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3. jsinger on December 2, 2004 10:37 AM writes...

He mentions that when he's on an airplane, the conversation takes a totally different turn depending on which field he claims. (Hint: people have some idea of what an astronomer does. . .)

I dunno -- what I always hear is that the usual response to "I'm an astronomer." is "Oh, I'm a Libra! What does that mean for me?"

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4. qetzal on December 2, 2004 10:38 AM writes...

I told a guy on a plane once that I was in biotech, trying to discover new drugs. He wanted to know if I worked on AIDS drugs, and didn't I really think that AIDS patients deserved to die for their homosexual sins!

(I told him, no, I didn't think that at all, and didn't understand how one could reach that conclusion based on the bible. Took a while to extricate myself from that conversation!)

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5. Harry on December 2, 2004 6:23 PM writes...

Your remark about organic chemistry cranks struck a chord, I'm half owner of a small chemical company,basically a kilo-lab. When we first were starting out, about 15 years ago,we somehow got mentioned to a fellow in New Jersey that began peppering us with inquiries and long, involved proposed syntheses of various compounds. At first, we took him semi-seriously,even though his preferred way of communicating his ideas was to copy a bunch of Chemical Abstracts and scrawl his ideas on the margins.

For some strange reason, we never seemed to be able to get a commitment from him to buy anything.

Eventually, we came to find out he was an actual crank. He'd been doing this sort of thing for several years with different companies until they got tired of him and quit answering.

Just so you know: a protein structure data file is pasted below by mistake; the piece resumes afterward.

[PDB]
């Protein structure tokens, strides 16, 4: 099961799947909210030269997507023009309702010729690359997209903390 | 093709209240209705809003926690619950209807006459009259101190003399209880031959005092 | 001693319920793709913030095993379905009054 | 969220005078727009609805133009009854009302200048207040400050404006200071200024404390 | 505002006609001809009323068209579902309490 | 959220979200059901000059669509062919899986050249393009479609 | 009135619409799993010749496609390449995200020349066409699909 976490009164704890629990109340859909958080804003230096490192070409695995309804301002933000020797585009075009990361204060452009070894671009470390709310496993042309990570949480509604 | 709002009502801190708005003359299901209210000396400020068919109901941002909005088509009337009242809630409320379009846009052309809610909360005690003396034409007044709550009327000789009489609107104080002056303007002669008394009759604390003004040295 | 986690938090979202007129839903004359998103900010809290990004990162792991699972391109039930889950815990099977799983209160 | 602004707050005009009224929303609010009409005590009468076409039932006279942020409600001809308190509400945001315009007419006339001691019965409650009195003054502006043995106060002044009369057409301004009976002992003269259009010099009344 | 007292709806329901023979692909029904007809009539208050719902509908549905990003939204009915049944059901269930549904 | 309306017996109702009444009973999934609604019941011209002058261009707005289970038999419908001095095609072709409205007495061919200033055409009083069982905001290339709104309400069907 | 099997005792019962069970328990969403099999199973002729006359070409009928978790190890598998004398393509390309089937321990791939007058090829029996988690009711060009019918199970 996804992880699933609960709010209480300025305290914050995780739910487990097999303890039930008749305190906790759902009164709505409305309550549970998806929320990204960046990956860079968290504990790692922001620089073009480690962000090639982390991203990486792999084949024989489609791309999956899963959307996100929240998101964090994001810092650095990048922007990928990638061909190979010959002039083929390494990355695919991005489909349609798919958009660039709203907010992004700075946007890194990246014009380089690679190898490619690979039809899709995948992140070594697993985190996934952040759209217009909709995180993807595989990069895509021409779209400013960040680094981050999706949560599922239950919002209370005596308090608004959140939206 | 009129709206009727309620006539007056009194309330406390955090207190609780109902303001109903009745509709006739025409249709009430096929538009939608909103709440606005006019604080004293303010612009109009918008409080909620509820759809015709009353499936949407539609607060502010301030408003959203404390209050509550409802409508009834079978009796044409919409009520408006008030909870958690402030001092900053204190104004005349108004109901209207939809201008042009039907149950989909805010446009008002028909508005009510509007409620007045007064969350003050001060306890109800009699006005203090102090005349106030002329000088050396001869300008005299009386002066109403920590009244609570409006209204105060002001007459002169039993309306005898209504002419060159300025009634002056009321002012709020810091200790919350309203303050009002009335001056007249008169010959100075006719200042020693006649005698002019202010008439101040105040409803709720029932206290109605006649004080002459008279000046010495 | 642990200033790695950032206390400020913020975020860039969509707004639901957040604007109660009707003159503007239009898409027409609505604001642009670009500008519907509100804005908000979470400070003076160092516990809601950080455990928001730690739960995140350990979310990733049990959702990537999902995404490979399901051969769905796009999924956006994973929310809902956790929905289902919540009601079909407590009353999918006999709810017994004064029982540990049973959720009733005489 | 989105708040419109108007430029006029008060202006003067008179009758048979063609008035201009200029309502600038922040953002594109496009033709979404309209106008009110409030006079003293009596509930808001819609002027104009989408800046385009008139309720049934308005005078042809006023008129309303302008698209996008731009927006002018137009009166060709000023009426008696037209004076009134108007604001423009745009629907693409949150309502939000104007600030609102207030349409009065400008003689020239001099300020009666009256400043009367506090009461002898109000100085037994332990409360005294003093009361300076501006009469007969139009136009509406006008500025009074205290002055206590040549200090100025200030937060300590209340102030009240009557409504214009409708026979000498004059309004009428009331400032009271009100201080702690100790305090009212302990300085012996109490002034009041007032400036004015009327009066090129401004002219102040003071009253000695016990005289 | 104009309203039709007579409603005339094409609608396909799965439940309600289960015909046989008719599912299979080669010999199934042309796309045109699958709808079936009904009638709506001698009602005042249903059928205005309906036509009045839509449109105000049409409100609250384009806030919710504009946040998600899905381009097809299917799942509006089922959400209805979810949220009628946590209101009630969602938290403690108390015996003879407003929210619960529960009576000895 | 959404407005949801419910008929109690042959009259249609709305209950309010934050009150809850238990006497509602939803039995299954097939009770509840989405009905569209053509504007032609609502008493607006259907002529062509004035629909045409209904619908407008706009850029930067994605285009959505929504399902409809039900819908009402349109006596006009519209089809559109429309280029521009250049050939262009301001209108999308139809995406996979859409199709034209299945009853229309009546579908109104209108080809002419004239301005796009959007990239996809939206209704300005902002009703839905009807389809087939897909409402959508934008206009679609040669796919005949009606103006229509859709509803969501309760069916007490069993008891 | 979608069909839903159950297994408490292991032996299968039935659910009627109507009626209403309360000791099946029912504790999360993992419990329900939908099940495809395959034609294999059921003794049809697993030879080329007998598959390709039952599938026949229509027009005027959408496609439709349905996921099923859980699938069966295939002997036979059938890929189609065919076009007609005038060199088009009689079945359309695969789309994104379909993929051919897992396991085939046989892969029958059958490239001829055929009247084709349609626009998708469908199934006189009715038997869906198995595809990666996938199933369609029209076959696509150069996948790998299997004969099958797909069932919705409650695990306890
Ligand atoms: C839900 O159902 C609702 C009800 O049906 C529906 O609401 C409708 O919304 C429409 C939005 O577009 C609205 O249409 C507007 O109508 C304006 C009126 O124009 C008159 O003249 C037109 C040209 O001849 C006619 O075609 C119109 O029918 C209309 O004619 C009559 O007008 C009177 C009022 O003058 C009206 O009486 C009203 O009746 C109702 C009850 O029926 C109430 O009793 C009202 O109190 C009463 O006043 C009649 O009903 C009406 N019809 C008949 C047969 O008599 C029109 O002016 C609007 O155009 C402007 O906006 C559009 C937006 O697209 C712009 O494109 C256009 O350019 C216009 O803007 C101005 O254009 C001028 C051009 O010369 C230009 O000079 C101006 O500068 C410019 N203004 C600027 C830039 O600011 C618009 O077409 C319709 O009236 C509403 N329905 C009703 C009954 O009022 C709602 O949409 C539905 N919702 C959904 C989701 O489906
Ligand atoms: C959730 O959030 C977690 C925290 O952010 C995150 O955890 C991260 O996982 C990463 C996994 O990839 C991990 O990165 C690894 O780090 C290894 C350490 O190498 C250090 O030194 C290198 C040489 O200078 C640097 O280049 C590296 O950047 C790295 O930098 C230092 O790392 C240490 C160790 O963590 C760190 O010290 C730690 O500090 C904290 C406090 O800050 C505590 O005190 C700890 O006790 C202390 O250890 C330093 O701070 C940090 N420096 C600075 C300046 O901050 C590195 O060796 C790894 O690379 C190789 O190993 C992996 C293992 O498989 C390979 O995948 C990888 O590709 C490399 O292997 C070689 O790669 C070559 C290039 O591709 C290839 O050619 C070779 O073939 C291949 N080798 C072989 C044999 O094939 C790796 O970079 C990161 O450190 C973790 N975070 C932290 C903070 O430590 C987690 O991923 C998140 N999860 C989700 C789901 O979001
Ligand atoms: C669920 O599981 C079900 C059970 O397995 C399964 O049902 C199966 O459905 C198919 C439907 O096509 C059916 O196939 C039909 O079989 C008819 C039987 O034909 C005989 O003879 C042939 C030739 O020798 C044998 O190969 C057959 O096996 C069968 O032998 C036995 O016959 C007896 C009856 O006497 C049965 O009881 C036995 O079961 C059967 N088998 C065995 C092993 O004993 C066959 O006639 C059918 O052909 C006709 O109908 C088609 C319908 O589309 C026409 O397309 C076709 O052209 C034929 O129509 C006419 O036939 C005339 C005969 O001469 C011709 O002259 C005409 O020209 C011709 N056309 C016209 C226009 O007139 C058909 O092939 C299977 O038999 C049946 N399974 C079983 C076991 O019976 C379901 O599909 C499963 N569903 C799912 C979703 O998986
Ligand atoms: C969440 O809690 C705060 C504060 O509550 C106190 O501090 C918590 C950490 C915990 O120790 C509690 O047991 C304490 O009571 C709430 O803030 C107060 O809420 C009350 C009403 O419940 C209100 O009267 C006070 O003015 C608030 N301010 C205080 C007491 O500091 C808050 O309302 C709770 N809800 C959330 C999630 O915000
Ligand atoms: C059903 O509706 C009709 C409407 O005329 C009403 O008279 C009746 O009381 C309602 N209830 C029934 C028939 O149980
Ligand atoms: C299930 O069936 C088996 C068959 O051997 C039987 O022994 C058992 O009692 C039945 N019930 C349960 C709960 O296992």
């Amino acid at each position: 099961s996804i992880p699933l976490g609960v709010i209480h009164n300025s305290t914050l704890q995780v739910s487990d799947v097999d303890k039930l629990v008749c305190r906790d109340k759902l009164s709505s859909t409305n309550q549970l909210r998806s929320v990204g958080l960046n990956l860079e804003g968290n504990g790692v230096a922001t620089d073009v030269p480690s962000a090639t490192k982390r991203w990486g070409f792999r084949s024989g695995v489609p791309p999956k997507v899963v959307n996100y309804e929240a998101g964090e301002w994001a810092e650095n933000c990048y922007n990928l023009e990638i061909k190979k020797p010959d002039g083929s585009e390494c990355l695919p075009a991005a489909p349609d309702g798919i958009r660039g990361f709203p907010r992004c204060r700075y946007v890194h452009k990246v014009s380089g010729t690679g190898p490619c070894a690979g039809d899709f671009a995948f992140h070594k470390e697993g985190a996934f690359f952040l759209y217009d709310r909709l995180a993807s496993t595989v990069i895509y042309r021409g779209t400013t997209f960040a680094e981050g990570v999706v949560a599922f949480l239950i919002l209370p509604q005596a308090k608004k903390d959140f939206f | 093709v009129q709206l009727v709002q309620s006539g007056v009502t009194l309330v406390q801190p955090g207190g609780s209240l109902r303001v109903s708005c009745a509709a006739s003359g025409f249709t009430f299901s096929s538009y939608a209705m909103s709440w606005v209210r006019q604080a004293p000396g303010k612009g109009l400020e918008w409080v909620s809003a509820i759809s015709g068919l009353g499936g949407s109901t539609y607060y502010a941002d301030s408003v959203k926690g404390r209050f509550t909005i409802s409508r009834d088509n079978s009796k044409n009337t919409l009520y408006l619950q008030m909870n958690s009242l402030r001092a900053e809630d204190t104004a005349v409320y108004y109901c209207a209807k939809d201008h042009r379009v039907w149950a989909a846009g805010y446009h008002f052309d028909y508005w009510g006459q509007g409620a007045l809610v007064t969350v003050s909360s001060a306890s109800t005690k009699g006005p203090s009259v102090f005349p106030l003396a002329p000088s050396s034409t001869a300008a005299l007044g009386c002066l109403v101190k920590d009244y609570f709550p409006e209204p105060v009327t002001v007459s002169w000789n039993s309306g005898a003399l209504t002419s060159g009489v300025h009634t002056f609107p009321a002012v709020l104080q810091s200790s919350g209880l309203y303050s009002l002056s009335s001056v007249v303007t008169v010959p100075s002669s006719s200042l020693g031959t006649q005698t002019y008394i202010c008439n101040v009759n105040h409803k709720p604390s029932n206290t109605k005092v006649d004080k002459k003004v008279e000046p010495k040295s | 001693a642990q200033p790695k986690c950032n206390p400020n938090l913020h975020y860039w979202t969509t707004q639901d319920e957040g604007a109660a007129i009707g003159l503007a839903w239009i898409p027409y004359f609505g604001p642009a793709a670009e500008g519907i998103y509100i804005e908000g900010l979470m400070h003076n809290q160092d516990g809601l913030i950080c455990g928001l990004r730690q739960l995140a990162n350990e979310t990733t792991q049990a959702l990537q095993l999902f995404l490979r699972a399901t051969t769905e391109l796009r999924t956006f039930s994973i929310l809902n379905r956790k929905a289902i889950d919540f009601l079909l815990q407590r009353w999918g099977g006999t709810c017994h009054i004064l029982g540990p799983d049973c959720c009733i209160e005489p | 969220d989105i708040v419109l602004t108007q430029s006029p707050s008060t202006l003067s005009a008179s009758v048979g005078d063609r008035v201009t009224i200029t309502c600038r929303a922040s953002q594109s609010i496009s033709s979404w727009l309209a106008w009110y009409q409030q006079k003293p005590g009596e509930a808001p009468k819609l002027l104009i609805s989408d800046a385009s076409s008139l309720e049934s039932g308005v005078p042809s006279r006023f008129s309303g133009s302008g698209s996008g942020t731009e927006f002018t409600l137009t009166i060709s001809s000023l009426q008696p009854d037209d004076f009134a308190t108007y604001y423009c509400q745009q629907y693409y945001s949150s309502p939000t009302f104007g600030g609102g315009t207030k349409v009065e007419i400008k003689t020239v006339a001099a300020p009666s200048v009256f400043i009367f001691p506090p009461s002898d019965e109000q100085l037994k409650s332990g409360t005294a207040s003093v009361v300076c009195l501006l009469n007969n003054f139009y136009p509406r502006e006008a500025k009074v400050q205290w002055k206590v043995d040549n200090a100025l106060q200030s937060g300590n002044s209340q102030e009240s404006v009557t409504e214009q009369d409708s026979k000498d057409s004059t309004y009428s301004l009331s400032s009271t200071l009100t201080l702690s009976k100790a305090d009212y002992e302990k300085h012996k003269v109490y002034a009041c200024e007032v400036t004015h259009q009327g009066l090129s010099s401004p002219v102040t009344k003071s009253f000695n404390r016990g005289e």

We ALSO found out how he happened to hear of us- it turns out that one of our customers fobbed him off on us to get rid of him!

Needless to say- we automatically built in a "Kowalsky" (not his real name) into all the price quote for this customer.

Ahh for the days when I was young and naive.

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6. Andrew Dalke on December 2, 2004 10:23 PM writes...

I worked for a small company developing software to analyze high-throughput chemical screens. We put a call out for software developers and got a response chiding us for drug testing -- we should test for people who can't do their job, not people who use drugs on their own time!

A chemist I know talks about how immigrations people are suspicious when they finds out he works for a chemical company. "Are you carrying any samples?"

I was once asked if any of my clients work on GMOs. I explained that insulin is made from a GMO and that almost certainly some of my clients use GMOs to understand how the biology works. She had thought that all GMOs were bad but hopefully not now.

In grad school, one of the other guys in the group worked on cytochrome C oxidase and got an email asking where to get ahold of cytochrome C as a supplement.

But that's about it.